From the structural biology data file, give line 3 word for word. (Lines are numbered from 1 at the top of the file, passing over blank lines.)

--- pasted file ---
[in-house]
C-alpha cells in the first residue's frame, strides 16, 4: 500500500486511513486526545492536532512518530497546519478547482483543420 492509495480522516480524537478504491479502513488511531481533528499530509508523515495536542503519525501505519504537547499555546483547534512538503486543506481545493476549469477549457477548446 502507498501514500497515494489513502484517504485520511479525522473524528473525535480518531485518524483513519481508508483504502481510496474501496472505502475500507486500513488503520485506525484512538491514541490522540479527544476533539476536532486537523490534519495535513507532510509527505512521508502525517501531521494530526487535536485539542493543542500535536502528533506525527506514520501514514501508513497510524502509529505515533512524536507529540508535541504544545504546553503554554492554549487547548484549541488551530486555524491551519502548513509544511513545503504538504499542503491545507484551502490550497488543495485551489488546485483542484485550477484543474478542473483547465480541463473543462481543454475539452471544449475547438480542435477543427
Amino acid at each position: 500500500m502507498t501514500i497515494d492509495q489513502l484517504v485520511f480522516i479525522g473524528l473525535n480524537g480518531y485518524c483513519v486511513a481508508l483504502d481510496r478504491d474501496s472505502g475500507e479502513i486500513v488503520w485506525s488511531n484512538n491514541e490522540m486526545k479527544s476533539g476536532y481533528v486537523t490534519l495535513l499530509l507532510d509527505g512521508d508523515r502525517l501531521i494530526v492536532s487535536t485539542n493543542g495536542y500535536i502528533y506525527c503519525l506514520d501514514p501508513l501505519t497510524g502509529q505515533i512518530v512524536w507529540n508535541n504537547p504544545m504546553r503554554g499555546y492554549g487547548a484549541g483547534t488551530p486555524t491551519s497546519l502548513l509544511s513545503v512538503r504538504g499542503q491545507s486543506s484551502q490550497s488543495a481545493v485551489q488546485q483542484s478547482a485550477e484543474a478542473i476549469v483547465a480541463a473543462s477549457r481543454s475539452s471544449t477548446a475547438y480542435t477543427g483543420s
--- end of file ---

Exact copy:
Amino acid at each position: 500500500m502507498t501514500i497515494d492509495q489513502l484517504v485520511f480522516i479525522g473524528l473525535n480524537g480518531y485518524c483513519v486511513a481508508l483504502d481510496r478504491d474501496s472505502g475500507e479502513i486500513v488503520w485506525s488511531n484512538n491514541e490522540m486526545k479527544s476533539g476536532y481533528v486537523t490534519l495535513l499530509l507532510d509527505g512521508d508523515r502525517l501531521i494530526v492536532s487535536t485539542n493543542g495536542y500535536i502528533y506525527c503519525l506514520d501514514p501508513l501505519t497510524g502509529q505515533i512518530v512524536w507529540n508535541n504537547p504544545m504546553r503554554g499555546y492554549g487547548a484549541g483547534t488551530p486555524t491551519s497546519l502548513l509544511s513545503v512538503r504538504g499542503q491545507s486543506s484551502q490550497s488543495a481545493v485551489q488546485q483542484s478547482a485550477e484543474a478542473i476549469v483547465a480541463a473543462s477549457r481543454s475539452s471544449t477548446a475547438y480542435t477543427g483543420s